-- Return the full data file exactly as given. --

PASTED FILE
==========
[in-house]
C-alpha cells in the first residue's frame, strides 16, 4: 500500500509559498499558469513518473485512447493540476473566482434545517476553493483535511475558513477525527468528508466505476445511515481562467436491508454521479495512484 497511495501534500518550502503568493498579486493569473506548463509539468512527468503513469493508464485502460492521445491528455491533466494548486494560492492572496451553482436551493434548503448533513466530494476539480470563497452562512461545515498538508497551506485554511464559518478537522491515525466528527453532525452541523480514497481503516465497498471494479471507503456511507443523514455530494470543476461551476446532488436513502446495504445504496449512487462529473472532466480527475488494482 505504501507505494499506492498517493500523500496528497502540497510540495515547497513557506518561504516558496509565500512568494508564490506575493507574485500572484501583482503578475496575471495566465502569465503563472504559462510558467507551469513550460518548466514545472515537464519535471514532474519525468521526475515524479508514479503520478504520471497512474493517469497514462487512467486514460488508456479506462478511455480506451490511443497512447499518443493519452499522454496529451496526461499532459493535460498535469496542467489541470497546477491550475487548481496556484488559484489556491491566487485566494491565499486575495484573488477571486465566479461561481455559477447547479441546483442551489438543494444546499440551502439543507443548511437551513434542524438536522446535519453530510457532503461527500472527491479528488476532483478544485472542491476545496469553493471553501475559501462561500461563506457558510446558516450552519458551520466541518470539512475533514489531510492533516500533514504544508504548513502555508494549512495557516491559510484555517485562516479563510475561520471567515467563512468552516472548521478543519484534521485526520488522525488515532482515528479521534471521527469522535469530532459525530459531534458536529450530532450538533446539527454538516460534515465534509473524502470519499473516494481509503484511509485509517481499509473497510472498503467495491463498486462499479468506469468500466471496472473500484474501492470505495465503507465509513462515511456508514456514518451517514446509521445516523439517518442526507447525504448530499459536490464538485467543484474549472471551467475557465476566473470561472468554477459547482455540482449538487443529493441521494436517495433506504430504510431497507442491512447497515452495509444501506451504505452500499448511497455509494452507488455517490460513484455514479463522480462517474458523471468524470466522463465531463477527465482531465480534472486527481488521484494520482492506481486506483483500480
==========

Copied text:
[in-house]
C-alpha cells in the first residue's frame, strides 16, 4: 500500500509559498499558469513518473485512447493540476473566482434545517476553493483535511475558513477525527468528508466505476445511515481562467436491508454521479495512484 497511495501534500518550502503568493498579486493569473506548463509539468512527468503513469493508464485502460492521445491528455491533466494548486494560492492572496451553482436551493434548503448533513466530494476539480470563497452562512461545515498538508497551506485554511464559518478537522491515525466528527453532525452541523480514497481503516465497498471494479471507503456511507443523514455530494470543476461551476446532488436513502446495504445504496449512487462529473472532466480527475488494482 505504501507505494499506492498517493500523500496528497502540497510540495515547497513557506518561504516558496509565500512568494508564490506575493507574485500572484501583482503578475496575471495566465502569465503563472504559462510558467507551469513550460518548466514545472515537464519535471514532474519525468521526475515524479508514479503520478504520471497512474493517469497514462487512467486514460488508456479506462478511455480506451490511443497512447499518443493519452499522454496529451496526461499532459493535460498535469496542467489541470497546477491550475487548481496556484488559484489556491491566487485566494491565499486575495484573488477571486465566479461561481455559477447547479441546483442551489438543494444546499440551502439543507443548511437551513434542524438536522446535519453530510457532503461527500472527491479528488476532483478544485472542491476545496469553493471553501475559501462561500461563506457558510446558516450552519458551520466541518470539512475533514489531510492533516500533514504544508504548513502555508494549512495557516491559510484555517485562516479563510475561520471567515467563512468552516472548521478543519484534521485526520488522525488515532482515528479521534471521527469522535469530532459525530459531534458536529450530532450538533446539527454538516460534515465534509473524502470519499473516494481509503484511509485509517481499509473497510472498503467495491463498486462499479468506469468500466471496472473500484474501492470505495465503507465509513462515511456508514456514518451517514446509521445516523439517518442526507447525504448530499459536490464538485467543484474549472471551467475557465476566473470561472468554477459547482455540482449538487443529493441521494436517495433506504430504510431497507442491512447497515452495509444501506451504505452500499448511497455509494452507488455517490460513484455514479463522480462517474458523471468524470466522463465531463477527465482531465480534472486527481488521484494520482492506481486506483483500480